In case you missed it, Darren Dreger reported on TSN Insider yesterday that captain Ryan Callahan does not want seven years and $6 million, he wants $7 years at “between $6.5 million and $7 million.” Dreger is not one to really mess around when it comes to rumors either.
Now before I go into my spiel about negotiations, step one in the process, et cetera et cetera, let’s point out that this is just that: Step one in the process. Also, read this post.
All caught up? Relaxed a bit? Ok good. Let’s point out the specifics of this demand, and why it really shouldn’t be all that surprising to anyone. Remember, this is step one in the negotiations process.
Let’s say you know your market value is $100,000 at your job. You are getting paid $90,000, and you want a raise. Do you ask for $100,000? No, because your boss, if he/she is the “tough but fair” type, will meet you in the middle at $95,000. You get more money, but you are still below market value.
So you initially ask for something that is slightly above market value, say 10% more. You ask for $110,000. Boss meets you in the middle at $100,000, and everyone is happy (presuming your company wants to keep you). This is an overly simplistic view of the Ryan Callahan situation.
Steve Bartlett, Cally’s agent, knows the market value of his client is around Dustin Brown’s, who signed an eight year contract extension with the Kings at $5.875 million a season. In the professional sports world, you sacrifice years for dollars. So let’s ballpark Cally around five or six years at $6 million, give or take $500,000 (a bit less than 10%). That’s roughly Cally’s market value. Bartlett knows this. Slats knows this.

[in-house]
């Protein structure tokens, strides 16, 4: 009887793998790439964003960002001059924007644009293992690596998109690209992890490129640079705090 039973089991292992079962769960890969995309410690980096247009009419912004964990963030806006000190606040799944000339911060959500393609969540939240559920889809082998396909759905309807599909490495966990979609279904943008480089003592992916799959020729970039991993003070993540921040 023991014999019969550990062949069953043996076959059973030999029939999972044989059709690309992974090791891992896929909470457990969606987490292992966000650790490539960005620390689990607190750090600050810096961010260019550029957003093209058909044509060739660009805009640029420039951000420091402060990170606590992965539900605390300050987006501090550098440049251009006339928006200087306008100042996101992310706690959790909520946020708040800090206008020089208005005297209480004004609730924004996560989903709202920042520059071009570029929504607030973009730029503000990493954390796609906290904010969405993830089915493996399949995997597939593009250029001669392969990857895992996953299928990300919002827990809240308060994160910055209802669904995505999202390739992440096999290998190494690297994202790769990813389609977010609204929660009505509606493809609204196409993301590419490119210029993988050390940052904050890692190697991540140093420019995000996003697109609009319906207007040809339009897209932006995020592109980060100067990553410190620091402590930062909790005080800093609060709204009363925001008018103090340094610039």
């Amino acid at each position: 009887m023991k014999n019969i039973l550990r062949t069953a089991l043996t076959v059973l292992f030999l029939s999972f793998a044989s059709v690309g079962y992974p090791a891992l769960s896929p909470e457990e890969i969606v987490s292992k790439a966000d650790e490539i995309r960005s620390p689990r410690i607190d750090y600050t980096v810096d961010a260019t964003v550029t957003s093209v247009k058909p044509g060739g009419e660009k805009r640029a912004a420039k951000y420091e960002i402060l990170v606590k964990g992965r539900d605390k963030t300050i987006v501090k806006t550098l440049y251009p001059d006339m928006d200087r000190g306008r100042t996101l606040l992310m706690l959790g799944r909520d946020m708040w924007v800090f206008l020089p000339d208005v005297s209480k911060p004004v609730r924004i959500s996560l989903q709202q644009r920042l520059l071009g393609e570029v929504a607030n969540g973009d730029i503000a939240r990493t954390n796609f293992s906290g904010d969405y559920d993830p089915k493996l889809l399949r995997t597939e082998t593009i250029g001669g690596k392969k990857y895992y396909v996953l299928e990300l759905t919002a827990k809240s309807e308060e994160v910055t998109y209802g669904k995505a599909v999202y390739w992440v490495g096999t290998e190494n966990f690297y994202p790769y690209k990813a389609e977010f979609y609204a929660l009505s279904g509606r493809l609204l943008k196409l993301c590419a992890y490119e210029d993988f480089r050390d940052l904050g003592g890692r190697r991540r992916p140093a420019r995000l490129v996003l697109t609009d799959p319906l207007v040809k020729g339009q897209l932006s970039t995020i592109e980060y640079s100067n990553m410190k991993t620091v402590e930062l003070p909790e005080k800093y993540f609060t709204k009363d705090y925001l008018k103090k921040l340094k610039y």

The second thing to keep in mind is that Dreger never said “He wants $7 million.” Dreger said “He wants more than $6.5 million, upwards of $7 million.” Even his colleagues on TSN ballparked it at $6.75 million. So let’s use that figure. $6.75 million is slightly more than 10% above perceived market value.
When dealing with such large numbers, it’s a good idea to keep the percentages in mind. Cally’s demands are in line with your standard negotiations. That’s why I wasn’t all that surprised –or outraged– when I heard his demands. I don’t think any of us on the BSB staff were phased, to be honest.
There are other factors in play here, specifically Bartlett’s comments saying the Rangers “pay strangers then ask family to take less.” It’s not entirely false, but it’s not entirely true either. Players that hit the open market cost more because the negotiations aren’t exclusive. It’s Negotiations 101. Cally’s negotiations, at this point, are exclusive. It requires a different strategy. I take Bartlett’s comments as a publicity ploy to win over fans. It worked.
There’s also the self-imposed deadline to have deals in place by the roster freeze for the Olympics. That’s more of a preference than it is an actual deadline. The actual deadline is June 30. Sure, you would like to see them get something for Cally if he’s just going to bolt, but you don’t do that in the middle of a hot streak in a wide open conference. No Eastern Conference team scares me, and given the way they are playing, the Rangers can take any of them in a seven game series. You don’t trade your captain in this situation.
So what do we make of all this?
There’s going to be a lot of news from both sides that is either leaked or assumed. It’s going to be a roller coaster ride until he re-signs. It was like this just four months ago before Henrik Lundqvist signed his extension. All the talk of will-he-or-won’t-he, trade him, will they trade him? It was almost unbearable. It didn’t hit this level, but it was out there.
My advice: Don’t get overly emotional when news leaks. The media’s job is to report news they hear. The agent’s job is to use the media to report news they want the fans to hear. It’s our job here to sift through all of that and take an objective view on it. I stand by my assertion that Cally will be a Ranger next season.